AVM Glossary

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  • Land, ImprovedLand that has been made more valuable by the application of labor or labor and capital to it or public property adjacent to it.
  • Land, Parcel ofSee parcel.
  • Law of Variable ProportionsOften called law of decreasing returns or the law of proportionality. States that when the quantity of one productive service is increased by equal increments, the quantities of other productive services remaining fixed, the resulting increment of product will decrease after a certain point.
  • LeaseA written contract by which the lessor (owner) transfers the rights to occupy and use real or personal property to another (lessee) for a specified time in return for a specified payment (rent).
  • Legal DescriptionA delineation of dimensions, boundaries, and relevant attributes of a real property parcel that serve to identify the parcel for all purposes of law. The description may be in words or codes, such as metes and bounds or coordinates (see coordinate system). For a subdivided lot, the legal description would probably include lot and block numbers and subdivision name.
  • LesseeThe person receiving a possessory interest in property by lease, that is, the owner of a leasehold estate.
  • LessorThe person granting a possessory interest in property by lease, that is, the conveyor of a leasehold estate, the holder of a leased fee estate.
  • Level of AppraisalThe common, or overall, ratio of appraised values to market values. Three concepts are usually of interest: the level required by law, the true or actual level, and the computed level, based on a ratio study.
  • Level of Assessment; Assessment RatioThe common or overall ratio of assessed values to market values. Compare level of appraisal. Note: The two terms are sometimes distinguished, but there is no convention determining their meanings when they are. Three concepts are commonly of interest: what the assessment ratio is legally required to be, what the assessment ratio actually is, and what the assessment ratio seems to be, on the basis of a sample and the application of inferential statistics. When level of assessment is distinguished from assessment ratio, "level of assessment" usually means either the legal requirement or(...)
  • Life, EconomicSee economic life.
  • Life, PhysicalThe period over which a physical property is capable of functioning without being scrapped or reconstructed.
  • Linear RegressionA kind of statistical analysis used to investigate whether a dependent variable and a set of one or more independent variables share a linear correlation and, if they do, to predict the value of the dependent variable on the basis of the values of the other variables. Regression analysis of one dependent variable and only one independent variable is called simple linear regression, but it is the word simple (not linear) that distinguishes it from multiple regression analysis with its multiple independent variables.
  • Loan-To-Value Ratio (M)The relationship (usually as a percentage) between the amount of a mortgage and the value of the security pledged as security for the mortgage.
  • Location Value Response Surface AnalysisA mass appraisal technique that involves creating value influence centers, computing variables to represent distances (or transformations thereof) from such points and using the variables in a multiple regression or other model to capture location influences. Implementation of the technique is enhanced by the use of a geographic information system. Some geographic information systems permit the value influence centers to be displayed and measured as a three-dimensional grid surface, the results of which can be likewise used in calibration techniques to arrive at the contribution of(...)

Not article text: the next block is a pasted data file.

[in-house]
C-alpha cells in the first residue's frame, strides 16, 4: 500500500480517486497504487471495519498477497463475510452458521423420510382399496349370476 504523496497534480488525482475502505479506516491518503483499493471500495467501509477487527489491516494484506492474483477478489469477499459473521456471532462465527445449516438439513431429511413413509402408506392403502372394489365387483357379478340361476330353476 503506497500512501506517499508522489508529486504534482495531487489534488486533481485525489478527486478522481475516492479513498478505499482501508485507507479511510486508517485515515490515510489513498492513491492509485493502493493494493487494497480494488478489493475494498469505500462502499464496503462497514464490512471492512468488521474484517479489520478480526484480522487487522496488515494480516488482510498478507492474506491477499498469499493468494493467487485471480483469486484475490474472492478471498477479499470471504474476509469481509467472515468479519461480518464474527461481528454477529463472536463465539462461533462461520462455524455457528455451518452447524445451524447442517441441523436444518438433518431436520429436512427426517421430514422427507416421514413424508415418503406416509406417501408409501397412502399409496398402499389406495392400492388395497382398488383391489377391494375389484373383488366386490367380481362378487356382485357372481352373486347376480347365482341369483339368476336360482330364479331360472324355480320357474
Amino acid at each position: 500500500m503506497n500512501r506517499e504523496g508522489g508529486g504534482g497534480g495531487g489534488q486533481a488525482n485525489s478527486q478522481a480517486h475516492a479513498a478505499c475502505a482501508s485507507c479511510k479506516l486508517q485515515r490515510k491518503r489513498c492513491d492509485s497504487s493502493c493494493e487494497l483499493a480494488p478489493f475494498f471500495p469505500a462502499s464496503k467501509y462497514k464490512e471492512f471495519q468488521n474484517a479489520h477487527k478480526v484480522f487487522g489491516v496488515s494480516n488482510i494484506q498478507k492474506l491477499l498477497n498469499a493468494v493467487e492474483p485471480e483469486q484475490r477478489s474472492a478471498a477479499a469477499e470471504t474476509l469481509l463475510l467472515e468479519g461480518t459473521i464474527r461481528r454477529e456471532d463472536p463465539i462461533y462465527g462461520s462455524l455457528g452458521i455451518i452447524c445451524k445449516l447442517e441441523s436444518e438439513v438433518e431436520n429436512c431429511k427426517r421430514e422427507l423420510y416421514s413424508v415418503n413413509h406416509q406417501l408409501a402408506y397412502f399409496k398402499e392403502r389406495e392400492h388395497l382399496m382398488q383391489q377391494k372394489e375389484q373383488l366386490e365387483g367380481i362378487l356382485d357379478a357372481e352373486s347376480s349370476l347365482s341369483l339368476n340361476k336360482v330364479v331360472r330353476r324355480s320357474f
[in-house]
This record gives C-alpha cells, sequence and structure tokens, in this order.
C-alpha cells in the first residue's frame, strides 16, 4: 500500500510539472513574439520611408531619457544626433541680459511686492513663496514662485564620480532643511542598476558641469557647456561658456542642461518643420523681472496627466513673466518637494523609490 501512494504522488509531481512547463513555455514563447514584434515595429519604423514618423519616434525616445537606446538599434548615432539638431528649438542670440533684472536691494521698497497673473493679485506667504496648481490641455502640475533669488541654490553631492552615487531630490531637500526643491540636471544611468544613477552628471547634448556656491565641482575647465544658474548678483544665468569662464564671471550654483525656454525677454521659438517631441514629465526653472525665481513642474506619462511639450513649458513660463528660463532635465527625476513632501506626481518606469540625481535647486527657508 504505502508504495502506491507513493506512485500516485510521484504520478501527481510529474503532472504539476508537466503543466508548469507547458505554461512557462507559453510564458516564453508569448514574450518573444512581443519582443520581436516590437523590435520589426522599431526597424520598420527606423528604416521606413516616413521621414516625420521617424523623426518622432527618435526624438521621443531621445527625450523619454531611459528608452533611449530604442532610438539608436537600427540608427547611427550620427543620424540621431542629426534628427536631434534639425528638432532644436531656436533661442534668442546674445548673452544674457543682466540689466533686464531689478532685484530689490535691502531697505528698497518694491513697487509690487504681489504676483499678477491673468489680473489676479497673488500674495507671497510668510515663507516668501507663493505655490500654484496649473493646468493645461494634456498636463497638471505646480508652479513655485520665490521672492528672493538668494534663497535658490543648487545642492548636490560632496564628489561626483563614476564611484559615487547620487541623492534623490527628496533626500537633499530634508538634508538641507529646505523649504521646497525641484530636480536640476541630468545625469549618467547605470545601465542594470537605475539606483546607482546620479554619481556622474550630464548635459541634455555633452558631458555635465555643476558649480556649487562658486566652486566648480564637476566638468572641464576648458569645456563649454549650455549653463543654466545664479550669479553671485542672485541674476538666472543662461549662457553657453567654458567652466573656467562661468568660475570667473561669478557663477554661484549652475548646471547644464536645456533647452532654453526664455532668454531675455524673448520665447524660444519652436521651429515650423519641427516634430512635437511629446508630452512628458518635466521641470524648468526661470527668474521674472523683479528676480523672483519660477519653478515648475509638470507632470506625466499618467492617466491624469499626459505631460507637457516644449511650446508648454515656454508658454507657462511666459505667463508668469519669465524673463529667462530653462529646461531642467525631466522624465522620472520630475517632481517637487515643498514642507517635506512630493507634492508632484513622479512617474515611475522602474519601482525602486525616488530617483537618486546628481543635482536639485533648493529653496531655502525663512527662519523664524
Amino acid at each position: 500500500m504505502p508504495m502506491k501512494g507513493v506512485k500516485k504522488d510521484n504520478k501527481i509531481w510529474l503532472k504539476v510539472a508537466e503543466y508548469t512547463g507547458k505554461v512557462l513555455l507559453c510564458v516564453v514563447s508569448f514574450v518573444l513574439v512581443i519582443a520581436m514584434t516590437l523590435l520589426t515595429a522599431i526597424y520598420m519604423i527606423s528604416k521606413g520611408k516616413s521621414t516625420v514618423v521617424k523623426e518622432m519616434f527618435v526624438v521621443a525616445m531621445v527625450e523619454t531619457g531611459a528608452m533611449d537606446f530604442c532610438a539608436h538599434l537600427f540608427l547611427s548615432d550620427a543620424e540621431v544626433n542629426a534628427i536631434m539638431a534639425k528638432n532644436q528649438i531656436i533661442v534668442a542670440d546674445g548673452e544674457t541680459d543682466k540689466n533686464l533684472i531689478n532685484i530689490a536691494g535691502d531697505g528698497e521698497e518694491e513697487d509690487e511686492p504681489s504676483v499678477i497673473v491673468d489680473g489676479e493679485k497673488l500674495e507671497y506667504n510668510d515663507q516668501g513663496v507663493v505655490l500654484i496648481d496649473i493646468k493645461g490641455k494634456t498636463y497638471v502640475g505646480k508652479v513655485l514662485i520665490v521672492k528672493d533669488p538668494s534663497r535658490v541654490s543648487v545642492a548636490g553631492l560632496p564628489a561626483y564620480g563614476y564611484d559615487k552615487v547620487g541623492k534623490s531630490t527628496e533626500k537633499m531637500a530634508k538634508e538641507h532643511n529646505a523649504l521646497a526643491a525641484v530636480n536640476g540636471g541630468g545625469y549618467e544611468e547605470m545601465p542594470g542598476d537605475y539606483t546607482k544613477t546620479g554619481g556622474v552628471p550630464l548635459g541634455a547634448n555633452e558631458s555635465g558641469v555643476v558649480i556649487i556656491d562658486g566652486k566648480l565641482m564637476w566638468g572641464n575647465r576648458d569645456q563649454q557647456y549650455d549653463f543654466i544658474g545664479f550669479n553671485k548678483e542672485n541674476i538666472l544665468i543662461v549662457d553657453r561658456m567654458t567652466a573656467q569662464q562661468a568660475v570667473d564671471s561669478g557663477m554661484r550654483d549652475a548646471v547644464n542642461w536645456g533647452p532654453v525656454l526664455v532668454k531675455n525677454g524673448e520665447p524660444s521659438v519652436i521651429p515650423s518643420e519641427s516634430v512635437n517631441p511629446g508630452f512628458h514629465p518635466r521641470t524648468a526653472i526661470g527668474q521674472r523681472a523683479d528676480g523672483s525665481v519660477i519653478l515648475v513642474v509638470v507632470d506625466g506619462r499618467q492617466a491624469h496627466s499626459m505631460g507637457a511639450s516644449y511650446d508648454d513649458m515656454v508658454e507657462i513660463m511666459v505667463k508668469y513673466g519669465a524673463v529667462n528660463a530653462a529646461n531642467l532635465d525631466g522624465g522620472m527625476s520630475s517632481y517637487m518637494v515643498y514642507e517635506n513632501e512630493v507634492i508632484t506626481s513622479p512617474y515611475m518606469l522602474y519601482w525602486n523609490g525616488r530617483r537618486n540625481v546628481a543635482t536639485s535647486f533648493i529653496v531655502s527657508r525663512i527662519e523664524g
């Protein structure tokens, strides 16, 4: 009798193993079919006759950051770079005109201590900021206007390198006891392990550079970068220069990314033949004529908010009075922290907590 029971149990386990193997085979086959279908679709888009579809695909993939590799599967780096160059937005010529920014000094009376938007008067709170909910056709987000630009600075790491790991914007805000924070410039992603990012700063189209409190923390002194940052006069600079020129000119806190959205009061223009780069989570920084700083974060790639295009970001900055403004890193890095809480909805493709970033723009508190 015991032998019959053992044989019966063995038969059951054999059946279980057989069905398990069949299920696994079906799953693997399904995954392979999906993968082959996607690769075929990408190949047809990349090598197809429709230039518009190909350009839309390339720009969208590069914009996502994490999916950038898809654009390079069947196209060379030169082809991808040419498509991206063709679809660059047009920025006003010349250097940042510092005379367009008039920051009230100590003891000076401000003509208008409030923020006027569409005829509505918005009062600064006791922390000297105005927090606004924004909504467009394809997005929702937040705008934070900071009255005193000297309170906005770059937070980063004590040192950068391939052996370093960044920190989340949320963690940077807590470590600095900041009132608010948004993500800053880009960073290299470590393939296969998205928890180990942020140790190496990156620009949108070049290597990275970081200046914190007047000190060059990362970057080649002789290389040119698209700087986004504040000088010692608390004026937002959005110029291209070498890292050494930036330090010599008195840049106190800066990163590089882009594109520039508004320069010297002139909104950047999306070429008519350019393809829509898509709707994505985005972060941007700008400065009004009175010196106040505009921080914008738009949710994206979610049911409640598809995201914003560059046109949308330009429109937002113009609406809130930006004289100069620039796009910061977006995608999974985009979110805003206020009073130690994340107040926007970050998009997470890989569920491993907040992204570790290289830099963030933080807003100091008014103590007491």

• Location VariableA variable, such as the distance to the nearest commercial district or the traffic count on an adjoining street, that seeks to measure the contribution of locational factors to the total property value.
  • Locational ObsolescenceA component of economic obsolescence; loss in value due to suboptimal siting of an improvement.
  • Log-Linear RelationshipA correlation between two variables such that if the value of one variable changes by a certain percentage, the value of the other changes by a certain amount. (Recall that logarithms permit multiplication to be done by means of adding logs.) For example, there is a log - Linear relationship between x and y in the following sequence:
  • Logarithm; LogThe number that, when used as an exponent for another number (called the base), results in a third number of some practical interest (called the antilogarithm). There are two bases that are used with any frequency; the base 10 produces what are called common logarithms, and the base 2.71828 (e) produces what are called natural logarithms. For example, log (10)100 = 2; 10 =100. Logarithms were originally used to simplify complex calculations involving multiplications inasmuch as two numbers can be multiplied by adding their logarithms and taking the antilog of the result.
  • Long-Lived ItemsItems that are the basic structure of a building and are not usually replaced during economic life. For example: foundation, roof structure, and framing.

Sources:

a)       AVMetrics

b)      AVMs 201: A Practical Guide to the Implementation of Automated Valuation Models, Jim Kirchmeyer, 2008.

c)       IAAO 2015, Glossary for Property Appraisal and Assessment, 2015. (2013 online: https://www.iaao.org/media/Pubs/IAAO_GLOSSARY.pdf )

d)      Collateral Assessment & Technologies Committee, Summary of Definitions & Terms, 2006.

e)      Joint Industry Task Force on AVMs, IAAO Standard on AVM Glossary, September 2003. https://www.iaao.org/media/standards/AVM_STANDARD.pdf

f)        Appraisal Institute, Joint Industry Task Force on Automated Valuation Models, Work Group Terminology, 2005.

g) Merriam-Webster (https://www.merriam-webster.com/)